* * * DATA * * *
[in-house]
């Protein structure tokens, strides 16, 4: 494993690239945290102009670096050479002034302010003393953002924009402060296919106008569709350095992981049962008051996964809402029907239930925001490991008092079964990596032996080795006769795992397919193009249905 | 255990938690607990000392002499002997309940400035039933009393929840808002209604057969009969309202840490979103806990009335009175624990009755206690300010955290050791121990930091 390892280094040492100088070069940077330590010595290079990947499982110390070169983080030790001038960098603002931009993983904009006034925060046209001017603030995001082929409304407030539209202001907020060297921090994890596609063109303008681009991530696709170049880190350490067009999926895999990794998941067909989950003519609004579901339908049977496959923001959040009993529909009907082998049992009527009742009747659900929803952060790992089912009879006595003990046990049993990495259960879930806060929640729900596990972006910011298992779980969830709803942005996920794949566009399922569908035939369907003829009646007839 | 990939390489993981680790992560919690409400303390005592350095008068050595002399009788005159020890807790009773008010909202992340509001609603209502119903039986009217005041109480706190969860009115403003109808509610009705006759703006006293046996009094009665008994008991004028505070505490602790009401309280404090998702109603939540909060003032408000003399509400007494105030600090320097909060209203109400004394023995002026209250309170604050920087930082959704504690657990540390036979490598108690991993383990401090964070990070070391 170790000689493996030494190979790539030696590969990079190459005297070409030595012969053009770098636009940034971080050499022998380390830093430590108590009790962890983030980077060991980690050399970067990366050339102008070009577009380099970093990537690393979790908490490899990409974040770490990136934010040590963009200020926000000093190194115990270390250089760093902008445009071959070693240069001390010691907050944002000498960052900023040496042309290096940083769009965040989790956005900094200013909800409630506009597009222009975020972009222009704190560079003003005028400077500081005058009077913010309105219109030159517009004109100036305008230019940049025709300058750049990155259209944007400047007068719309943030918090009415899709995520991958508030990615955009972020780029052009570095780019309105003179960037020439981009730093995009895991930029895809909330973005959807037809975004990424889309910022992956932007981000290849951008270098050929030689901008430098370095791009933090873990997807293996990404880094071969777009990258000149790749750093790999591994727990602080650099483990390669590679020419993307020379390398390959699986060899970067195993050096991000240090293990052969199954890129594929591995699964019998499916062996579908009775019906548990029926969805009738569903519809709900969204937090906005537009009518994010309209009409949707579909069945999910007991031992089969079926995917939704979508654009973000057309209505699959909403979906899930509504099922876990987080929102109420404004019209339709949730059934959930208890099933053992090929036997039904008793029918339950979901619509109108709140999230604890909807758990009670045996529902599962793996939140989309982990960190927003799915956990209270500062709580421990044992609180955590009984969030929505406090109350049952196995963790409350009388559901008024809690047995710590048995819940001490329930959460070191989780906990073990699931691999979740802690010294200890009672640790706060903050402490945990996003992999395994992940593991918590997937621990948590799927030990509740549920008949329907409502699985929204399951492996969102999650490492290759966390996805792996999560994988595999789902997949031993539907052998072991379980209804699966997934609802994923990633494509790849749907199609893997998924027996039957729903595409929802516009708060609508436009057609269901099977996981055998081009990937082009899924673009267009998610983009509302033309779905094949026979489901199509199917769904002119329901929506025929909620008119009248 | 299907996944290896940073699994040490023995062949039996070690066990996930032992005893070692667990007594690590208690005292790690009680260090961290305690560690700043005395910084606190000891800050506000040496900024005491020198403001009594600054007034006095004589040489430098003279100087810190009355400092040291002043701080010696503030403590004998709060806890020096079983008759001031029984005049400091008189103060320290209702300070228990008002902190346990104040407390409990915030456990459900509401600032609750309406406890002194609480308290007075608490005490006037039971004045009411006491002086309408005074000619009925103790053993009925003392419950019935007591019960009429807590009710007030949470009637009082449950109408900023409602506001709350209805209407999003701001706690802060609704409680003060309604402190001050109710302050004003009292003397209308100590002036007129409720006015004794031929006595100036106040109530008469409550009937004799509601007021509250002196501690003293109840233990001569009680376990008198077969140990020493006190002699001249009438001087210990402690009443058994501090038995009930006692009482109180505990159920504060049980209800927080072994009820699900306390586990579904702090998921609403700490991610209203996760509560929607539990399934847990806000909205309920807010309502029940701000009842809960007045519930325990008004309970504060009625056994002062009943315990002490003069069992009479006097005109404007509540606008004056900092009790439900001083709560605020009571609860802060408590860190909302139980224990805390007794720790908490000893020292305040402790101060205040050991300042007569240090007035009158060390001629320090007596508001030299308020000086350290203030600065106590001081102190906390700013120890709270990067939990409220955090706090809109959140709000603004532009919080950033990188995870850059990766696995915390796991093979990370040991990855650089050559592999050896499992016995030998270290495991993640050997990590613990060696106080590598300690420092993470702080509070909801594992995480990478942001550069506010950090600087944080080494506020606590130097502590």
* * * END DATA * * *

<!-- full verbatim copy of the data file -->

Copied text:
[in-house]
């Protein structure tokens, strides 16, 4: 494993690239945290102009670096050479002034302010003393953002924009402060296919106008569709350095992981049962008051996964809402029907239930925001490991008092079964990596032996080795006769795992397919193009249905 | 255990938690607990000392002499002997309940400035039933009393929840808002209604057969009969309202840490979103806990009335009175624990009755206690300010955290050791121990930091 390892280094040492100088070069940077330590010595290079990947499982110390070169983080030790001038960098603002931009993983904009006034925060046209001017603030995001082929409304407030539209202001907020060297921090994890596609063109303008681009991530696709170049880190350490067009999926895999990794998941067909989950003519609004579901339908049977496959923001959040009993529909009907082998049992009527009742009747659900929803952060790992089912009879006595003990046990049993990495259960879930806060929640729900596990972006910011298992779980969830709803942005996920794949566009399922569908035939369907003829009646007839 | 990939390489993981680790992560919690409400303390005592350095008068050595002399009788005159020890807790009773008010909202992340509001609603209502119903039986009217005041109480706190969860009115403003109808509610009705006759703006006293046996009094009665008994008991004028505070505490602790009401309280404090998702109603939540909060003032408000003399509400007494105030600090320097909060209203109400004394023995002026209250309170604050920087930082959704504690657990540390036979490598108690991993383990401090964070990070070391 170790000689493996030494190979790539030696590969990079190459005297070409030595012969053009770098636009940034971080050499022998380390830093430590108590009790962890983030980077060991980690050399970067990366050339102008070009577009380099970093990537690393979790908490490899990409974040770490990136934010040590963009200020926000000093190194115990270390250089760093902008445009071959070693240069001390010691907050944002000498960052900023040496042309290096940083769009965040989790956005900094200013909800409630506009597009222009975020972009222009704190560079003003005028400077500081005058009077913010309105219109030159517009004109100036305008230019940049025709300058750049990155259209944007400047007068719309943030918090009415899709995520991958508030990615955009972020780029052009570095780019309105003179960037020439981009730093995009895991930029895809909330973005959807037809975004990424889309910022992956932007981000290849951008270098050929030689901008430098370095791009933090873990997807293996990404880094071969777009990258000149790749750093790999591994727990602080650099483990390669590679020419993307020379390398390959699986060899970067195993050096991000240090293990052969199954890129594929591995699964019998499916062996579908009775019906548990029926969805009738569903519809709900969204937090906005537009009518994010309209009409949707579909069945999910007991031992089969079926995917939704979508654009973000057309209505699959909403979906899930509504099922876990987080929102109420404004019209339709949730059934959930208890099933053992090929036997039904008793029918339950979901619509109108709140999230604890909807758990009670045996529902599962793996939140989309982990960190927003799915956990209270500062709580421990044992609180955590009984969030929505406090109350049952196995963790409350009388559901008024809690047995710590048995819940001490329930959460070191989780906990073990699931691999979740802690010294200890009672640790706060903050402490945990996003992999395994992940593991918590997937621990948590799927030990509740549920008949329907409502699985929204399951492996969102999650490492290759966390996805792996999560994988595999789902997949031993539907052998072991379980209804699966997934609802994923990633494509790849749907199609893997998924027996039957729903595409929802516009708060609508436009057609269901099977996981055998081009990937082009899924673009267009998610983009509302033309779905094949026979489901199509199917769904002119329901929506025929909620008119009248 | 299907996944290896940073699994040490023995062949039996070690066990996930032992005893070692667990007594690590208690005292790690009680260090961290305690560690700043005395910084606190000891800050506000040496900024005491020198403001009594600054007034006095004589040489430098003279100087810190009355400092040291002043701080010696503030403590004998709060806890020096079983008759001031029984005049400091008189103060320290209702300070228990008002902190346990104040407390409990915030456990459900509401600032609750309406406890002194609480308290007075608490005490006037039971004045009411006491002086309408005074000619009925103790053993009925003392419950019935007591019960009429807590009710007030949470009637009082449950109408900023409602506001709350209805209407999003701001706690802060609704409680003060309604402190001050109710302050004003009292003397209308100590002036007129409720006015004794031929006595100036106040109530008469409550009937004799509601007021509250002196501690003293109840233990001569009680376990008198077969140990020493006190002699001249009438001087210990402690009443058994501090038995009930006692009482109180505990159920504060049980209800927080072994009820699900306390586990579904702090998921609403700490991610209203996760509560929607539990399934847990806000909205309920807010309502029940701000009842809960007045519930325990008004309970504060009625056994002062009943315990002490003069069992009479006097005109404007509540606008004056900092009790439900001083709560605020009571609860802060408590860190909302139980224990805390007794720790908490000893020292305040402790101060205040050991300042007569240090007035009158060390001629320090007596508001030299308020000086350290203030600065106590001081102190906390700013120890709270990067939990409220955090706090809109959140709000603004532009919080950033990188995870850059990766696995915390796991093979990370040991990855650089050559592999050896499992016995030998270290495991993640050997990590613990060696106080590598300690420092993470702080509070909801594992995480990478942001550069506010950090600087944080080494506020606590130097502590």